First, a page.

The House of Representatives overwhelmingly adopted a motion in 1984: development funds could only be used to finance ‘essential medicines’. At the end of the 1980s, Wemos changed its policy and focused on ‘information and lobbying in the fields of health, politics and the Third World’. Wemos sold books and publications that were not available elsewhere and lent out videos and slide shows. It also published the ‘WEMOS bulletin: tijdschrift voor Medische Ontwikkelingssamenwerking’ (WEMOS bulletin: journal for Medical Development Cooperation), the only Dutch-language journal that covered healthcare in low- and middle-income countries (then referred to as ‘the Third World’) from a broad perspective. It had a print run of 800 copies, 650 of which were sent to regular subscribers.
Developments in the 1990s
New North-South contradictions demanded a revised mission in the early 1990s. Among other things, Wemos focused on equal access to healthcare globally and raising awareness in the North of health impacts for people in the South. Wemos also stimulated the critical discussion on medical development cooperation and advocacy with regard to governments, private organisations and industry in the North. The lobbying activities moved more towards the European level.
A few highlights from this period
- 1993: together with sister organisations from the International Baby Food Action Network (IBFAN), Wemos implemented an advertising ban on bottle feeding in the Netherlands and Luxembourg.
- 1996: Wemos coordinated ‘Towards a Better Quality of Drug Donations’, an awareness campaign about drug donations to low-income countries. As a result, more Dutch doctors stopped donating harmful medicines and instead followed the guidelines of the World Health Organisation (WHO).
- 1997: the Ministry of Foreign Affairs adopted the Guidelines for Drug Donations and the Dutch government implemented the ‘International Code of Marketing of Breastmilk Substitutes.’
- 1998: the 50th World Medical Health Assembly unanimously adopted the ‘Improved Investment in Healthcare’ resolution, drawn up by Wemos in collaboration with the Royal Tropical Institute (KIT).
Wemos in the 21st century
Around the turn of the century, the focus shifted to new themes:
- Healthy trade
- Health in national strategies for poverty reduction
- Financing for health
Wemos worked on these themes by carrying out lobbying, conducting campaigns, and seeking collaboration with organizations from low- and middle-income countries.
Some of the successes in these years
- 2000: Wemos and the Evert Vermeer Foundation organised a political debate on the recruitment of nurses from the Philippines and South Africa. As a result, the Dutch parliament rejected international recruitment on ethical grounds by a majority.
- 2002: the UN Conference on Ageing included a number of Wemos’ proposals in its ‘International Action Plan on Ageing’, including the gender approach and the importance of mental health.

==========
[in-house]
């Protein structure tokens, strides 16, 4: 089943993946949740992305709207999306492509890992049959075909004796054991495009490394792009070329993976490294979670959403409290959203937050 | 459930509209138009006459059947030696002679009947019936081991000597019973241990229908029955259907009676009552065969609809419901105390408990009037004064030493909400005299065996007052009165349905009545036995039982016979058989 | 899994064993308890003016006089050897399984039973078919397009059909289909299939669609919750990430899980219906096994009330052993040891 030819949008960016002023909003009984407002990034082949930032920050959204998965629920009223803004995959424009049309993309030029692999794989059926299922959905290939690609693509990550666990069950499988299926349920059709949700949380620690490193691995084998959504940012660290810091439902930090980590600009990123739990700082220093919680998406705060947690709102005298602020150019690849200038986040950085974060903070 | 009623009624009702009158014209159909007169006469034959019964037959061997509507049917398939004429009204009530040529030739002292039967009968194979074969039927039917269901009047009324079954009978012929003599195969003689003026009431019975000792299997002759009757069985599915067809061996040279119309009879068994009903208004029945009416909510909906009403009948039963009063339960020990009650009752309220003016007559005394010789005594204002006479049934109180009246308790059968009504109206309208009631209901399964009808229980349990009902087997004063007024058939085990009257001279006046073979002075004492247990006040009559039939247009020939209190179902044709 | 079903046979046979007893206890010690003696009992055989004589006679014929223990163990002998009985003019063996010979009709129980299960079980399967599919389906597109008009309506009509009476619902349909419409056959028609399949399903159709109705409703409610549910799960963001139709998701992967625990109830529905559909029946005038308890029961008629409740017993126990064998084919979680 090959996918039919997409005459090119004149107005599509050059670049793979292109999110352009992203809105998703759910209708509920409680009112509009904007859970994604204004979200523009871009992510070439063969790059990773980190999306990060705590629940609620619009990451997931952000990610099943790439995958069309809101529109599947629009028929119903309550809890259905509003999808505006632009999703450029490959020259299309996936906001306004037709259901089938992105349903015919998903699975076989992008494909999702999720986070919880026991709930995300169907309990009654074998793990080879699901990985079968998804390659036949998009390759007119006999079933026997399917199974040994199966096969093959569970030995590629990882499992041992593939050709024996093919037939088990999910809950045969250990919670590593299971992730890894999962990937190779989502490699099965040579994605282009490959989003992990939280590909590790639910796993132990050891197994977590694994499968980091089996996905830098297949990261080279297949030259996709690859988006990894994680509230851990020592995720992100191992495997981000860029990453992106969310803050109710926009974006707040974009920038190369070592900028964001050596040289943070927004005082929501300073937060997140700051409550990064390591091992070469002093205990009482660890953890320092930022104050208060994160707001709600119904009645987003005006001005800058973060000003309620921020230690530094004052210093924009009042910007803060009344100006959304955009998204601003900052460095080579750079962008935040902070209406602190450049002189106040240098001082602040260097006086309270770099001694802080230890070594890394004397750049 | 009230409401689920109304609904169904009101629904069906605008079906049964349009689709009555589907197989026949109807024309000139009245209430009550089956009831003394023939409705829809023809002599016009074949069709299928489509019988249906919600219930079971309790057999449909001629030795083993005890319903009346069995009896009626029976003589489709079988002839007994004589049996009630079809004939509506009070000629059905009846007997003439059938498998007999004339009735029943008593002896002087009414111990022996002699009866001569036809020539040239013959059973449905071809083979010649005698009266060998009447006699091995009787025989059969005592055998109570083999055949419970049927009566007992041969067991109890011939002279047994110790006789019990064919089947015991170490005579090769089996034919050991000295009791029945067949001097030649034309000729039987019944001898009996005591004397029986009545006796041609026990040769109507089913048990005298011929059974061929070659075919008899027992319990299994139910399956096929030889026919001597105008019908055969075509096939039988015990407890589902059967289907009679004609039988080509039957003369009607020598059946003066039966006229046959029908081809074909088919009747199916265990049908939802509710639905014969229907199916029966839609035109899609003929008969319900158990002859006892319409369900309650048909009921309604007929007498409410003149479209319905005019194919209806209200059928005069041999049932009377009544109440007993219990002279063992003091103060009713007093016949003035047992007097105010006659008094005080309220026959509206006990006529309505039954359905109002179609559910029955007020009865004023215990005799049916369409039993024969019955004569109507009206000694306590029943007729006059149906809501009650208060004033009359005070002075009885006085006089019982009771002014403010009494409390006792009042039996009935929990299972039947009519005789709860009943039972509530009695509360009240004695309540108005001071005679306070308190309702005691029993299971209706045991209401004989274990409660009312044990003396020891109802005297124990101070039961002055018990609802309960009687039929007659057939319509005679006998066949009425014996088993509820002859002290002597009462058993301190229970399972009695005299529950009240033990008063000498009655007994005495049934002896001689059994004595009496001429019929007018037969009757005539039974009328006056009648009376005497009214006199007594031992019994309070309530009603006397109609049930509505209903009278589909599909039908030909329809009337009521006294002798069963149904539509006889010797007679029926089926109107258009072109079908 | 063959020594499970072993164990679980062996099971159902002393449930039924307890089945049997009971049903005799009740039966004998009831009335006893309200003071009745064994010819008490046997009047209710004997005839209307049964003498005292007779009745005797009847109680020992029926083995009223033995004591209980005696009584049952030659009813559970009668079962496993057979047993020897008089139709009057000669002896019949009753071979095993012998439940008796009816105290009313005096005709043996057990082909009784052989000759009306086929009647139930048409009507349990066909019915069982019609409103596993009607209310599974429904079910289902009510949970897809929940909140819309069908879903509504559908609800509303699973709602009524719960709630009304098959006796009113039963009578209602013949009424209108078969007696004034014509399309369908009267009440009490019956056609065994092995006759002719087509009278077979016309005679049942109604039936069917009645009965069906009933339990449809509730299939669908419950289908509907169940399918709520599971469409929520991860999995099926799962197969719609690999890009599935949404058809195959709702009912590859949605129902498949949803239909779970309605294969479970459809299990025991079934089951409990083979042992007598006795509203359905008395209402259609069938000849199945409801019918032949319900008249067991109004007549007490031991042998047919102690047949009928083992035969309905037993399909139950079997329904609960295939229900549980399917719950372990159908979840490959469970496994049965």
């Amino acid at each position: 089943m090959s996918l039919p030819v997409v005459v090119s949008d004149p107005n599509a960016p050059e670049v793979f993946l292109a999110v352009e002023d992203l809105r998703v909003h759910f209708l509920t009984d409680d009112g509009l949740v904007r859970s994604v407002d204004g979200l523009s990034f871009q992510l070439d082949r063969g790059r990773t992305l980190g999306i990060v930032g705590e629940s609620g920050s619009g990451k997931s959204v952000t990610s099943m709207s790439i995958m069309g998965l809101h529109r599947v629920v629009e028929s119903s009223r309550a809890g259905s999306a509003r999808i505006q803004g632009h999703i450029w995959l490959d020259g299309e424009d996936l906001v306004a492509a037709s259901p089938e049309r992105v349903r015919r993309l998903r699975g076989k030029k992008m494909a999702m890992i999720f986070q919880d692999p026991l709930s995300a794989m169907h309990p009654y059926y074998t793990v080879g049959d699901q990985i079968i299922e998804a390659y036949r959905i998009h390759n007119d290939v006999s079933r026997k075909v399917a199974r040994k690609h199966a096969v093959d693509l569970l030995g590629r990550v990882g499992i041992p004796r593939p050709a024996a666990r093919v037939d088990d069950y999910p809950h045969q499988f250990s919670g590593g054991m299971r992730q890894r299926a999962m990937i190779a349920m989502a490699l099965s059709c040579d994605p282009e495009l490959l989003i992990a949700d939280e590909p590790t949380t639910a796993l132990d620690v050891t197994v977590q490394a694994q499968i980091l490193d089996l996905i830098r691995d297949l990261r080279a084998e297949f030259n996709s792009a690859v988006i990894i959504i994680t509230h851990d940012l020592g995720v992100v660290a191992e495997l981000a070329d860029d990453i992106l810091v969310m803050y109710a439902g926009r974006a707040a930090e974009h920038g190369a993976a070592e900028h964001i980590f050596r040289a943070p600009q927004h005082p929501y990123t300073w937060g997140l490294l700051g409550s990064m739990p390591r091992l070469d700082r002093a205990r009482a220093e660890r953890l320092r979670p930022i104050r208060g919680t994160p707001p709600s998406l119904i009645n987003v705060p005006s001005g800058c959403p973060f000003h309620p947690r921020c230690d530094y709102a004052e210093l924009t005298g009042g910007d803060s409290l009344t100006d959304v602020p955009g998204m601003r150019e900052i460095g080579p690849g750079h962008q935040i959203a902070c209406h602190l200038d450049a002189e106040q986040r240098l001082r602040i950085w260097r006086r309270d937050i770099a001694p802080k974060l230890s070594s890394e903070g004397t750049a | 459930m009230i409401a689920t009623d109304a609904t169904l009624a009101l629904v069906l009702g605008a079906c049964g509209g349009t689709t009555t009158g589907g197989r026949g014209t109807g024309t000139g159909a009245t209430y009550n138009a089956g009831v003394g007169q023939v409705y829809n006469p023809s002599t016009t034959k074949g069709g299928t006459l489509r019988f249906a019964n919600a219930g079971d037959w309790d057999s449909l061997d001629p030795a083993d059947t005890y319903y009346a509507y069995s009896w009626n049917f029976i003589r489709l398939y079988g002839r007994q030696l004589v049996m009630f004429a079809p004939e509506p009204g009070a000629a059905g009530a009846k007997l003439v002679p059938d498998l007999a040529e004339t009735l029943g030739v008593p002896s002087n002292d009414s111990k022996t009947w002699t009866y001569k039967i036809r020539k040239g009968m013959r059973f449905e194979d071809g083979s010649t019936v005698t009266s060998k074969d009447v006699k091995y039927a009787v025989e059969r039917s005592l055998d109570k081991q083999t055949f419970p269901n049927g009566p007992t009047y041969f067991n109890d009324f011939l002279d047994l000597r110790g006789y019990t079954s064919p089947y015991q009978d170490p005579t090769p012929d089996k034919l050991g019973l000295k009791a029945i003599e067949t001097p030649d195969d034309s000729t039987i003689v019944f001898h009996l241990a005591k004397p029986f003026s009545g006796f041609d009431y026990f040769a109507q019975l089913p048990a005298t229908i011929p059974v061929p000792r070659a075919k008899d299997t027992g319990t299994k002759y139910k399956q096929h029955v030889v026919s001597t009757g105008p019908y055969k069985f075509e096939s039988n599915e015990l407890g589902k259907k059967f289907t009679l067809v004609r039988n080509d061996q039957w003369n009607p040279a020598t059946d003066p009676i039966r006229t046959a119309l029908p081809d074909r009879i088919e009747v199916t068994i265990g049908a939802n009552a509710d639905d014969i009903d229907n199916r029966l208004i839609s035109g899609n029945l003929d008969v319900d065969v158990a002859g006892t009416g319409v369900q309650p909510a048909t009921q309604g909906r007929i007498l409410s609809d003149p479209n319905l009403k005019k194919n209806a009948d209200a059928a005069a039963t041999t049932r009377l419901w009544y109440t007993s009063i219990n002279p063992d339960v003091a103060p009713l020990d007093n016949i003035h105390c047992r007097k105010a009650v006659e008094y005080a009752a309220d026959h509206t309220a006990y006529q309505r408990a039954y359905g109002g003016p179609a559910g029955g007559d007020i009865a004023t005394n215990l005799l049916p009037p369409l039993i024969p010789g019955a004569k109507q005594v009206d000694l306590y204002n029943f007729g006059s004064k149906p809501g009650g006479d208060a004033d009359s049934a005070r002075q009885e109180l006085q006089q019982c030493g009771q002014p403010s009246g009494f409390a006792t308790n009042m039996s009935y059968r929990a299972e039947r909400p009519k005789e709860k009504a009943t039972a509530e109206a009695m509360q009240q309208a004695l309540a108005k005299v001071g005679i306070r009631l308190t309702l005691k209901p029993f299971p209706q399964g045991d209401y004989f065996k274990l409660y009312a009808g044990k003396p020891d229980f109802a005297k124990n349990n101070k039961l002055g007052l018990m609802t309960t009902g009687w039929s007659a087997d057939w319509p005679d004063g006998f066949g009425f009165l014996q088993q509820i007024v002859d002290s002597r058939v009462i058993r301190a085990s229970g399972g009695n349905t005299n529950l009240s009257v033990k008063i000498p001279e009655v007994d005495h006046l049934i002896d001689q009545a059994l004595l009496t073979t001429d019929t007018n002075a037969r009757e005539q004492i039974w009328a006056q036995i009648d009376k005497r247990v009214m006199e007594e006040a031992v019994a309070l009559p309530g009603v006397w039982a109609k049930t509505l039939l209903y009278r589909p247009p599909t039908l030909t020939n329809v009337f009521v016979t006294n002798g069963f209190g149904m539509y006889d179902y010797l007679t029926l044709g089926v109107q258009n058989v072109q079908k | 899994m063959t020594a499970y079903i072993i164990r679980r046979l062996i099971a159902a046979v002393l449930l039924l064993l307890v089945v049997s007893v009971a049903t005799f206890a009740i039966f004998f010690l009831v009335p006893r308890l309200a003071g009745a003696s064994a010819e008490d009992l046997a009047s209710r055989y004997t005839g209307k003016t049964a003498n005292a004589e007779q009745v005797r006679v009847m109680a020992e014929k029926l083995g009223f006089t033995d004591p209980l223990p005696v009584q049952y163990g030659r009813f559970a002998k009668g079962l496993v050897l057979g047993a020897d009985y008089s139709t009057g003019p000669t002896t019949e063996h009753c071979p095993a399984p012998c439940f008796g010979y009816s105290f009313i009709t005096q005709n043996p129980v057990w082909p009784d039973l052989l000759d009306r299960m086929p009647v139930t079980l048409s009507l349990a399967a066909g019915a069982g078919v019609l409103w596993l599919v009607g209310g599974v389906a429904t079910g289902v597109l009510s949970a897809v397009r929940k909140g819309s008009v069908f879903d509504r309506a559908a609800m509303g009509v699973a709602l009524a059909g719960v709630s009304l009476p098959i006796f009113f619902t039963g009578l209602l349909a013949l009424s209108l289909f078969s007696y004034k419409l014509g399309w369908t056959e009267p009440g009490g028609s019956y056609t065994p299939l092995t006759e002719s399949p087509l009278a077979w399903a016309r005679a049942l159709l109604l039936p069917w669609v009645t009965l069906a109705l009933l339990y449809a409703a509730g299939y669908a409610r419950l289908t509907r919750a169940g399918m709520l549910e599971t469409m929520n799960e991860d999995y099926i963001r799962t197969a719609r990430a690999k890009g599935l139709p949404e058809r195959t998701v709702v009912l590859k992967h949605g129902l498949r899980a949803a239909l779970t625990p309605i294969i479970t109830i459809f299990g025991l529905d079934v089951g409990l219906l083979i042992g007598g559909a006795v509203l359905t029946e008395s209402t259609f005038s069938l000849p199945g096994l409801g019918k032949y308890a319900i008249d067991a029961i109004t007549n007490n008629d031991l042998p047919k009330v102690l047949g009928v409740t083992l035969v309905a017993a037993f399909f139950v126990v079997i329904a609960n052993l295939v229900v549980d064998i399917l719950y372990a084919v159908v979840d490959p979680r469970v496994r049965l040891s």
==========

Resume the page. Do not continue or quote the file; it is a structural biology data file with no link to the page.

- 2009: Bolivia incorporated the right to health into its constitution thanks to the joint lobbying of Accion Internacional por la Salud and Wemos.
- 2009: thanks to our lobbying, the European Medicines Agency (EMA) announced better monitoring of compliance with ethical guidelines in clinical trials on subjects outside Europe.
Repositioning from 2010 onwards: ‘Health for All’ advocate
In 2010, Wemos repositioned itself as an advocate of global health. Its main task was to influence policies to promote public health. As a result, it moved away from supporting partner organizations and conducting public campaigns. International networks became more important to our work, initially as sources of information and later as lobbying partners. We mainly focused on the Dutch government, the European Union, the World Trade Organization (WTO), the WHO, the World Bank and the International Monetary Fund (IMF).
- 2012: the EMA published guidelines for the ethical testing of drug trials. These highlighted the substantive lobbying points deployed by Wemos in recent years.
- 2013-2016: during this period, we issued research reports on unethical abuses in clinical trials in India, Kenya, South Africa, Egypt and Zimbabwe. Thanks to our lobbying and our contribution to a report about the EMA, the EMA is now required to report annually on actions it takes to ensure that medicines from low- and middle-income countries that enter the EU market have been ethically tested.
- 2015: following lobbying by Wemos, the European Commission conducted research into the added therapeutic value of new medicines.
- 2015: the House of Representatives adopted a motion for research into possible measures against endocrine-disrupting substances and information for pregnant women on this subject.
- 2016: in early 2016, the Health Systems Advocacy (HSA) Partnership was established, a strategic partnership in which Wemos joined forces with Amref Flying Doctors, the African Centre for Global Health and Social Transformation (Achest), Health Action International (HAI) and the Ministry of Foreign Affairs (financing partner). The partnership focuses on strengthening healthcare systems to improve sexual and reproductive health and rights in Kenya, Malawi, Uganda, Tanzania and Zambia.
- 2016: together with partner organisations from the Health Workers 4 All project, Wemos made policy recommendations for sustainable policies for healthcare personnel, such as tackling the shortage of health workers in Europe. These recommendations were included in the WHO report Joint Action Plan on Health Workforce Planning & Forecasting.
Celebrating 40 years of Wemos
On March 19th 2019, we celebrated the 40th anniversary of the first Wemos meeting. On September 6th 2019, we celebrated this anniversary at our congress ‘Global health: everybody’s concern, everybody’s business’. Have a look at this article for a summary.
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